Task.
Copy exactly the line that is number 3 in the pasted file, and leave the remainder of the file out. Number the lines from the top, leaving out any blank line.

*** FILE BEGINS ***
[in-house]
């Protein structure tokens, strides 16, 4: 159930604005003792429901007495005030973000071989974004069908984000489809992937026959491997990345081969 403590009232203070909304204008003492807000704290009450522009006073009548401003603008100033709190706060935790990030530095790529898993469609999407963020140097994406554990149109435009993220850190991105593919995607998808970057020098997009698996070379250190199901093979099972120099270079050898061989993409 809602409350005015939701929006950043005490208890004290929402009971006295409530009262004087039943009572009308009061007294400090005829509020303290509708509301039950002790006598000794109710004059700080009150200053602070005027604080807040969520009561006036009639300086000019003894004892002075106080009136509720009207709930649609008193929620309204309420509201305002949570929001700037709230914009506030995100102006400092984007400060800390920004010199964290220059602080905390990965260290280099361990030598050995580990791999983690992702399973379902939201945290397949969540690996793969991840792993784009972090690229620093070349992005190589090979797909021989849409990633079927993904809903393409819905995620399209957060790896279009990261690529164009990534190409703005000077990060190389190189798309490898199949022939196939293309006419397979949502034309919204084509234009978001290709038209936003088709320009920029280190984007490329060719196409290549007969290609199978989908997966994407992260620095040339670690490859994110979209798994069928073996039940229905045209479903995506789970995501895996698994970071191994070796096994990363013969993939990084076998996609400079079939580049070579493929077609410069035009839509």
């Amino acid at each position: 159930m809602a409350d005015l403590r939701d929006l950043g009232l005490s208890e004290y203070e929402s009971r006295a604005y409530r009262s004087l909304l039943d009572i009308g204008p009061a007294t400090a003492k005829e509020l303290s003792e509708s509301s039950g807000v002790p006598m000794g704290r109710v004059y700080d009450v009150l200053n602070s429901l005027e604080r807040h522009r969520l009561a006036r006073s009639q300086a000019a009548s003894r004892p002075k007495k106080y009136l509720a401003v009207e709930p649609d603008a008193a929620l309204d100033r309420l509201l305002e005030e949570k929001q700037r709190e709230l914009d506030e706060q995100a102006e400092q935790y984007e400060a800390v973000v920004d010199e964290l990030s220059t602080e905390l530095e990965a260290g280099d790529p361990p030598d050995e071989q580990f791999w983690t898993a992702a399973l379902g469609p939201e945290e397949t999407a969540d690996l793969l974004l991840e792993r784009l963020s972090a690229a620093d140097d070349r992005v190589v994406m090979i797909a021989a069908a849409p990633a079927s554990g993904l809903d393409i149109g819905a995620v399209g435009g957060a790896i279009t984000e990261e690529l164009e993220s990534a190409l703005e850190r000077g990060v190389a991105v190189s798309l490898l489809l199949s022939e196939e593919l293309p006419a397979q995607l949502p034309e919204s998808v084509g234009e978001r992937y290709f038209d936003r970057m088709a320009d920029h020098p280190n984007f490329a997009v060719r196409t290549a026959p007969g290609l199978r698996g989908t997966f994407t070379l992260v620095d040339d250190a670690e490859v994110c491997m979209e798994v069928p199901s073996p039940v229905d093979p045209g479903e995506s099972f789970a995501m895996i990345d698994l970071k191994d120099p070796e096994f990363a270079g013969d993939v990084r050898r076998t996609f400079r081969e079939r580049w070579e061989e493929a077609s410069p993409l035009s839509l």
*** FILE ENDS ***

């Amino acid at each position: 159930m809602a409350d005015l403590r939701d929006l950043g009232l005490s208890e004290y203070e929402s009971r006295a604005y409530r009262s004087l909304l039943d009572i009308g204008p009061a007294t400090a003492k005829e509020l303290s003792e509708s509301s039950g807000v002790p006598m000794g704290r109710v004059y700080d009450v009150l200053n602070s429901l005027e604080r807040h522009r969520l009561a006036r006073s009639q300086a000019a009548s003894r004892p002075k007495k106080y009136l509720a401003v009207e709930p649609d603008a008193a929620l309204d100033r309420l509201l305002e005030e949570k929001q700037r709190e709230l914009d506030e706060q995100a102006e400092q935790y984007e400060a800390v973000v920004d010199e964290l990030s220059t602080e905390l530095e990965a260290g280099d790529p361990p030598d050995e071989q580990f791999w983690t898993a992702a399973l379902g469609p939201e945290e397949t999407a969540d690996l793969l974004l991840e792993r784009l963020s972090a690229a620093d140097d070349r992005v190589v994406m090979i797909a021989a069908a849409p990633a079927s554990g993904l809903d393409i149109g819905a995620v399209g435009g957060a790896i279009t984000e990261e690529l164009e993220s990534a190409l703005e850190r000077g990060v190389a991105v190189s798309l490898l489809l199949s022939e196939e593919l293309p006419a397979q995607l949502p034309e919204s998808v084509g234009e978001r992937y290709f038209d936003r970057m088709a320009d920029h020098p280190n984007f490329a997009v060719r196409t290549a026959p007969g290609l199978r698996g989908t997966f994407t070379l992260v620095d040339d250190a670690e490859v994110c491997m979209e798994v069928p199901s073996p039940v229905d093979p045209g479903e995506s099972f789970a995501m895996i990345d698994l970071k191994d120099p070796e096994f990363a270079g013969d993939v990084r050898r076998t996609f400079r081969e079939r580049w070579e061989e493929a077609s410069p993409l035009s839509l």